Hoon himself has since been replaced by Peter Hain, a switch apparently made for administrative reasons. Mr Hain's promotion gave some cause for hope as he is well-known as an anti-apartheid activist. Unfortunately, in an appearance on BBC's News Night [22 September], he continued to attribute all suffering in Iraq to Saddam Hussein and misrepresented Unicef's August report. He also re-iterated the claim that Iraq, like South Africa, left no alternative to sanctions; he did not provide evidence for this claim. As he appeared distinctly uncomfortable throughout the interview he was probably aware that he had papered over a number of large differences between the two countries, including:
1. Bodies regarded as representing a large number of South Africans (e.g.
the ANC) supported the sanctions against their own country; this is not
the case in Iraq.
2. South Africa was largely self-sufficient in food; Iraq imported roughly two thirds of its food.
3. The sanctions on South Africa were never rigorously enforced, being opposed by the US and the UK governments; those on Iraq have been much more strenuously enforced.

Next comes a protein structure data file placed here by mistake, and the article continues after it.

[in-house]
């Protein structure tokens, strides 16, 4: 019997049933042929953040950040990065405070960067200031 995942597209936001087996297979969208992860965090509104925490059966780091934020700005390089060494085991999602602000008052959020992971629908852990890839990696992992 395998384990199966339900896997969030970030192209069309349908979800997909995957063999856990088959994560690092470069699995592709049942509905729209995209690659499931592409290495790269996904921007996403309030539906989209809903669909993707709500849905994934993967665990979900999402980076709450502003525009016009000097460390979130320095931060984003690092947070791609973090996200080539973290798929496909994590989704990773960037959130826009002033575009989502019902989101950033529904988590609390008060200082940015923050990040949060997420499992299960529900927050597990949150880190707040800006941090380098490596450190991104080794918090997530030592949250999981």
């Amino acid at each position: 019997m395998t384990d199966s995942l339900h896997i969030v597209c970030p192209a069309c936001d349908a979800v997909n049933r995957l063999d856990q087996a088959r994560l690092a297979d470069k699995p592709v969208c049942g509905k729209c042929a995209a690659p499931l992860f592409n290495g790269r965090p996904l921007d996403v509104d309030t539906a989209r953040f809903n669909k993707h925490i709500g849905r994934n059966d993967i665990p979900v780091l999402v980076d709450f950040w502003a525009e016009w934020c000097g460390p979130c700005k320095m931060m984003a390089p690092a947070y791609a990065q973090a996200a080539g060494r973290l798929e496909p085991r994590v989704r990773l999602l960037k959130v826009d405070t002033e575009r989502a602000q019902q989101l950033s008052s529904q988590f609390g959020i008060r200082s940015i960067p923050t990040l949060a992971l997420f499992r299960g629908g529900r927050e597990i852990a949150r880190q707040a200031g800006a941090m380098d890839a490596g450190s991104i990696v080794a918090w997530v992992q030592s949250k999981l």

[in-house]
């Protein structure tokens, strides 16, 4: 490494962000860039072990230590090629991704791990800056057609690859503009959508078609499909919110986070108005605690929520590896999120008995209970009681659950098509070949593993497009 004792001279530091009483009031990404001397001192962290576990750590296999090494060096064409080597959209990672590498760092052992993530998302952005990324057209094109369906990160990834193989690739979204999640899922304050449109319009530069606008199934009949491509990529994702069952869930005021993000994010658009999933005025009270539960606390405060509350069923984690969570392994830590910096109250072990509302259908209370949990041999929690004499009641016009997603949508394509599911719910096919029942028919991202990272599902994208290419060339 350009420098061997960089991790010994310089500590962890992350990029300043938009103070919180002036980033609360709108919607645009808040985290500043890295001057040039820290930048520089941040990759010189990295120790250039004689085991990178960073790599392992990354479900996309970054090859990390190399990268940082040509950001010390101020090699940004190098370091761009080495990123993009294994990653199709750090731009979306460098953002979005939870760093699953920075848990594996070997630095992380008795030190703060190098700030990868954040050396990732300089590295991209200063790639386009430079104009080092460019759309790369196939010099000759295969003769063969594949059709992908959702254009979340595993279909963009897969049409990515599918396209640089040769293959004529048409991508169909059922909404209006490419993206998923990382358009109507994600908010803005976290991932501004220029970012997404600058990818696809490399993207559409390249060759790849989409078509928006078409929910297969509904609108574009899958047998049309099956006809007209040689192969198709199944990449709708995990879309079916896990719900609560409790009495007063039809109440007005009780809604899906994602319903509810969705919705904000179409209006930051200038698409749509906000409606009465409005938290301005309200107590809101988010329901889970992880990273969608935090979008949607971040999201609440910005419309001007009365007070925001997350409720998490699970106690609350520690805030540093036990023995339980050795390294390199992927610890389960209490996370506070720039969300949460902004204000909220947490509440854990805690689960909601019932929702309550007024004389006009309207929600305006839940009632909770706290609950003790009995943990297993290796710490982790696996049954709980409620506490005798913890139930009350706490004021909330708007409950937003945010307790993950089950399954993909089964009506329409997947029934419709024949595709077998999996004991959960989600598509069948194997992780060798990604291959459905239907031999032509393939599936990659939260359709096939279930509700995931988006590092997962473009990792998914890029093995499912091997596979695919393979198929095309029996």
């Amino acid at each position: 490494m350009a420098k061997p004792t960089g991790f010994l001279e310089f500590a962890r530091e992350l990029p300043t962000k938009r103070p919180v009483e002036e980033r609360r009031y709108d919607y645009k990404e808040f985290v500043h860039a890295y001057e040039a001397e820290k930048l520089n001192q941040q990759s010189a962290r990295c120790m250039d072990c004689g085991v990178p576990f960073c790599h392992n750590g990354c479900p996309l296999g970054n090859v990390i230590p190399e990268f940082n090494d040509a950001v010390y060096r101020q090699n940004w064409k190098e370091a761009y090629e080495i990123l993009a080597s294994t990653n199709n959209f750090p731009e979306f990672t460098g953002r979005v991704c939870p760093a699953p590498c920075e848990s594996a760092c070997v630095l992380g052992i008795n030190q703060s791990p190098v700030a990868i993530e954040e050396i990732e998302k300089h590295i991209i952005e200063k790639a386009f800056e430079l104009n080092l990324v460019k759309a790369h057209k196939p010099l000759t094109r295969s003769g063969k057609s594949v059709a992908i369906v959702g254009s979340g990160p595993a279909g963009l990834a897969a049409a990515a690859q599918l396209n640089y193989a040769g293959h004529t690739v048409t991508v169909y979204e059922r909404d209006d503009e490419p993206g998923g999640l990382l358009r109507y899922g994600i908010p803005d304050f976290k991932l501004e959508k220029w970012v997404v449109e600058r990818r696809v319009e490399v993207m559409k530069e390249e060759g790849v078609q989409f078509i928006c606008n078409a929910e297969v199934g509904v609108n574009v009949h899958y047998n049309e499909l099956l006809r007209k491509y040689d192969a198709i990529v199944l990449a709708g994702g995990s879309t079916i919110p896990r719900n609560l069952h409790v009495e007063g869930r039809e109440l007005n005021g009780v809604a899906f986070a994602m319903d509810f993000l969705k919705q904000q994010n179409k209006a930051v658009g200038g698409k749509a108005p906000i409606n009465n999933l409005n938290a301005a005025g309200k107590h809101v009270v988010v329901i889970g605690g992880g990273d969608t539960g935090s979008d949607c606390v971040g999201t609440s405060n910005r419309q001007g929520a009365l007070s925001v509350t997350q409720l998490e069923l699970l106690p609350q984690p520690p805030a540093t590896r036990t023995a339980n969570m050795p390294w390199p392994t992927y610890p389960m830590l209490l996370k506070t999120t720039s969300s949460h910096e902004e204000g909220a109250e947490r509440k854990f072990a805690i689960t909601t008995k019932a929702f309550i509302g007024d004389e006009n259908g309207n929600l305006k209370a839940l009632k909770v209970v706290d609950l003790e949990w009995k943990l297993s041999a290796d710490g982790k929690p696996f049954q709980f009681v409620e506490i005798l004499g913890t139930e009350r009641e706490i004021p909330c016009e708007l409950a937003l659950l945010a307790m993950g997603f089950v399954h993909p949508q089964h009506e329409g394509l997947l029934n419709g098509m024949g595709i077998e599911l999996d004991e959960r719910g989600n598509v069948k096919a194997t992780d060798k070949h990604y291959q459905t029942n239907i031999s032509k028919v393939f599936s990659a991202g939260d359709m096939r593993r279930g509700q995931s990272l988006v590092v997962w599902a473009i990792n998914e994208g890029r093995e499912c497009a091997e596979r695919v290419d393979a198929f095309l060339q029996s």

4. The suffering caused by sanctions in South Africa does not seem to have been on the same level as that in Iraq.
Against this, there seems to have been an acceleration in the hints that a shift is taking place behind the official government line. Furthermore, initiatives across the country seem to be increasing. The September issue of the New Internationalist magazine was devoted to Iraq. The Mariam Appeal has sent a double-decker London bus to Baghdad with medicines for Mariam, who is in remission, and other children. Mark Thomas' show recently featured his failed attempts to export a teddy bear to Iraq. As th is newsletter goes to press, a Welsh councillor leaves for a tour of Iraq. Public meetings are being planned in Cardiff, and the British Youth Council has passed a motion against the sanctions. The Anglican Church, led by the Bishop of Coventry, and with the full support of Canterbury, have hosted a recent delegation of Iraqi clerics. The three, representing Iraq's Christian, Shiite and Sunni communities, were hosted in the US by Billy Graham, possibly the best known, most influential and respected pas tor in the country. This delegation is a response to an Anglican delegation to Iraq in May.
Over the summer, CASI co-ordinator Colin Rowat met with Richard Garfield and OIP officials in New York. More locally, he has given presentations to Cambridge chaplains, local churches and peace groups and wrote an invited piece for the Labour Left Briefing.